Include animals in my spiritual life? Am I going to hell for my lack of interest? I am made in God's image.   They're not. I have a soul. They don't.  End of conversation.
In earlier times, we included all animals in our spirituality. The Aitareya Upanishad (3.1.3), written three thousand years ago, speaks to the question:
This One is Brahman (the Infinite) . . . This is these five elements, viz. Earth, Air, Space, Water, Fire. This is all these big creatures, together with the small ones, that are the procreators of others and referablein pairs—to wit those that are born of eggs, of wombs, of moisture of the earth. . . viz. horses, cattle, men, elephants, and all the creatures that there are which move or fly and those which do not move. All these have Consciousness as the giver of their reality. All these are impelled by Consciousness. The universe has Consciousness as its eye, and Consciousness is its end. Consciousness is the Infinite.
Over time, human needs for survival and comfort modified our connection with the animals. After all, we are the only species on the earth who can communicate with each other through spoken and written languages--not like the "lower animals," who can only bark, grunt or caw. After all, we are the only beings on the earth who build temples and worship in glorious song and dance. Has anyone heard an animal ask, "Who am I? Why am I here?" The Earth must belong to us.
With this shift in philosophical thinking, it became easier to use animals to do our heaviest labor, give us a ride, go to war with us, amuse us as pets, be sacrifices to our gods—our God. Even today, it appears that the guiding principle "Do unto others as you would have others do unto you" applies exclusively to human others. Animals need not apply.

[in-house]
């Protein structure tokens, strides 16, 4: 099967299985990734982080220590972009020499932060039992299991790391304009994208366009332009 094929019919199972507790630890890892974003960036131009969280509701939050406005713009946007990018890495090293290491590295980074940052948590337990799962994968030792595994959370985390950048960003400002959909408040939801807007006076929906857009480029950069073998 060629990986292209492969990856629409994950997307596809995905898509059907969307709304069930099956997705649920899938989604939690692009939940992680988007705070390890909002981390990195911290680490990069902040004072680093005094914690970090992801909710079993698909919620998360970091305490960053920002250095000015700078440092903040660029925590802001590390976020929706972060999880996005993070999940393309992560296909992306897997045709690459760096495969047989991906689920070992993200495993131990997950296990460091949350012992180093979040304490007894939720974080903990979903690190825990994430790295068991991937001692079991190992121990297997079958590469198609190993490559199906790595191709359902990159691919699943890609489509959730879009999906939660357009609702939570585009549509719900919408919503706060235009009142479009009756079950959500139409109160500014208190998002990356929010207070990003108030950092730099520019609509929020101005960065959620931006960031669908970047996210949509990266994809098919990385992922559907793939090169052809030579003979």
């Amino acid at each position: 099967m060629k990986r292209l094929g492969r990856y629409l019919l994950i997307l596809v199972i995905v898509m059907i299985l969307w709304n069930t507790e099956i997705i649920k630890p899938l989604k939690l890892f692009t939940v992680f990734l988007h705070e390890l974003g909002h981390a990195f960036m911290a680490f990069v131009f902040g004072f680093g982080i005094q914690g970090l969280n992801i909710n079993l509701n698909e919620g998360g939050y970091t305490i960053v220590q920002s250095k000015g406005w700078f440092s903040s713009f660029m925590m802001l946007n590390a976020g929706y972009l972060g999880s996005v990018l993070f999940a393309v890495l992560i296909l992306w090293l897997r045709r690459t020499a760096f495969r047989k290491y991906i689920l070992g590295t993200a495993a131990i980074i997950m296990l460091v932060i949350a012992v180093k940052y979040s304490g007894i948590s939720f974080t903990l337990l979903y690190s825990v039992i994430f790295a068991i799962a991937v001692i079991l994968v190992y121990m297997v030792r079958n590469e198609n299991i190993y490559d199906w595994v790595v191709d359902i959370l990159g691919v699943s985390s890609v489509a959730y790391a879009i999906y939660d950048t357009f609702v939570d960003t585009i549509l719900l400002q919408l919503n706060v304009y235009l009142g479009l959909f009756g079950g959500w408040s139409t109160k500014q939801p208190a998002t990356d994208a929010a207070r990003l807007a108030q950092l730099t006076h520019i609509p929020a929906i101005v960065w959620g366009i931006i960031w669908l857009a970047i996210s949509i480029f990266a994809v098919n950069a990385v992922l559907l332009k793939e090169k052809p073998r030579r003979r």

Today, the rest of the world is racing to catch up with the West in refrigerators, cars, and fast food. A taste for Big Macs is becoming the rage in China, Japan, and India. The planet's rainforests are burning right now to make room for more cattle -- that is, beef. How many animals and square miles of forests will it take to satisfy the appetites of billions of people for hamburgers?  Indigenous peoples are caught up in the fray. In many cases, whole tribes have traded the soul of their cultures as well as their forests, waters,and animals for tee shirts and plastic bowls.
The global network has made it possible for even the most isolated cultures to see what's happening. World leaders know. Deep ecologists know. Our children know that there is a direct correlation between the perceived need for material stuff and the unprecedented demand on the Earth's natural resources.
Is the Western media contributing to the diminishment of our spiritual connection with the animals?   Cable networks regularly air programs showing men, women and children dressed in camouflage blowing away deer with power rifles for the "sport of it;" and rodeos with cowboys and cowgirls whipping animals into submission.
In the late nineteenth century, new ideas emerged that shook the very foundations of traditional religions and philosophies. Theosophists envisioned a cosmology based on multidimensional planes of existence stretching far beyond national borders—into time and space. They looked at every aspect of existence in terms of their vast new world view, including the animal kingdom.